The world's eight-thousanders are seething. The reason for this is the record hunt by Norwegian Kristin Harila. She is trying to climb the 14 highest mountains in less than six months. Currently it even looks like after three months.
The German extreme mountaineer and mountain guide Luis Stitzinger has had an accident on Kangchenjunga. The 54-year-old had reached the summit of the third highest mountain in the world last Thursday afternoon and sent a last radio message around 21 p.m. - he has been missing since then.
With the establishment of mountain tourism on most of the eight-thousanders and all of the Seven Summits plus a few other mountains, the required alpinistic skills have been reduced to almost zero. By alpine skills I mean independent climbing, acting and making decisions on the mountain. Everything that used to be required on these mountains has now largely become superfluous thanks to the technical infrastructure on the mountain. It is enough if you learn to walk with crampons in the base camp and to attach yourself correctly to the fixed rope.
Kristin Harila has climbed her 14th eight-thousander with Cho Oyu in Tibet. With a time of one year and five days, the Norwegian is currently the fastest woman on the highest mountains in the world. Depending on the interpretation, she even beats record holder Nirmal Purja.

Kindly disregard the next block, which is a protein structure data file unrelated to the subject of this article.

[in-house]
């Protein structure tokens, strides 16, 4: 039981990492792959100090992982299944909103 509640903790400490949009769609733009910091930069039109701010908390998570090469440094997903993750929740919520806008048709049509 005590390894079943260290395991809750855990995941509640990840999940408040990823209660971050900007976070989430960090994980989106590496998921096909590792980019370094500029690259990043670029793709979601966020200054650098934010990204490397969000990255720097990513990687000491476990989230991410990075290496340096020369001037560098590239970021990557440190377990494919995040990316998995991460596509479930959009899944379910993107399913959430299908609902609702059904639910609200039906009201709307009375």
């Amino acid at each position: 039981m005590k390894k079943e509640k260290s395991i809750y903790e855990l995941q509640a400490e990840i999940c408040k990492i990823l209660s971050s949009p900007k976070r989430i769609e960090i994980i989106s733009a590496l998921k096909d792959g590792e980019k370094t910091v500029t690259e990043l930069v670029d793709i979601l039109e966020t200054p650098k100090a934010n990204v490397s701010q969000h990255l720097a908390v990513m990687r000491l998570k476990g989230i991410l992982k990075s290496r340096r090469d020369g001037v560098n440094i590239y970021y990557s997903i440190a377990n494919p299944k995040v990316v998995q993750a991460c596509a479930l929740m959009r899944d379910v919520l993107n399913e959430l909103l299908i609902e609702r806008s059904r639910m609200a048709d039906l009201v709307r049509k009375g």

Norway's Kristin Harila came close to beating Nirmal Purja's record time for climbing all 14 eight-thousanders. Only two peaks were missing. However, since the Chinese authorities refused her permits for Cho Oyu and Shishapangma, her record hunt is over at this point.
The French mountain guide and professional alpinist Benjamin Védrines has set a new speed record on Broad Peak: in just seven hours and 28 minutes he reached the summit of the 8051 meter high mountain from the Godwin-Austen Glacier.
Last Thursday, the Nepalese mountaineer Sanu Sherpa reached his goal of climbing all eight-thousanders in the world twice with the Gasherbrum II in Pakistan. He is the first alpinist who has managed to do this so far.
12Page 1 from 2
Do not miss
Whether for a birthday or Christmas: We have put together 17 gift ideas for climbers, boulderers and outdoor athletes.
110 climbers and professionals criticize IFSC for competing as part of the controversial mega-project NEOM in Saudi Arabia.
Jakob Schubert repeated Clash of the Titans (9a+). Now, after some reflection, he suggests upgrading the route to 9b.
Simon Gietl: “Being able to climb something like that at the beginning of November is like a birthday and Christmas together.”
After an impressive first ice ascent: Simon Gietl about unexpected surprises on the first ascent, style discussions and early ice.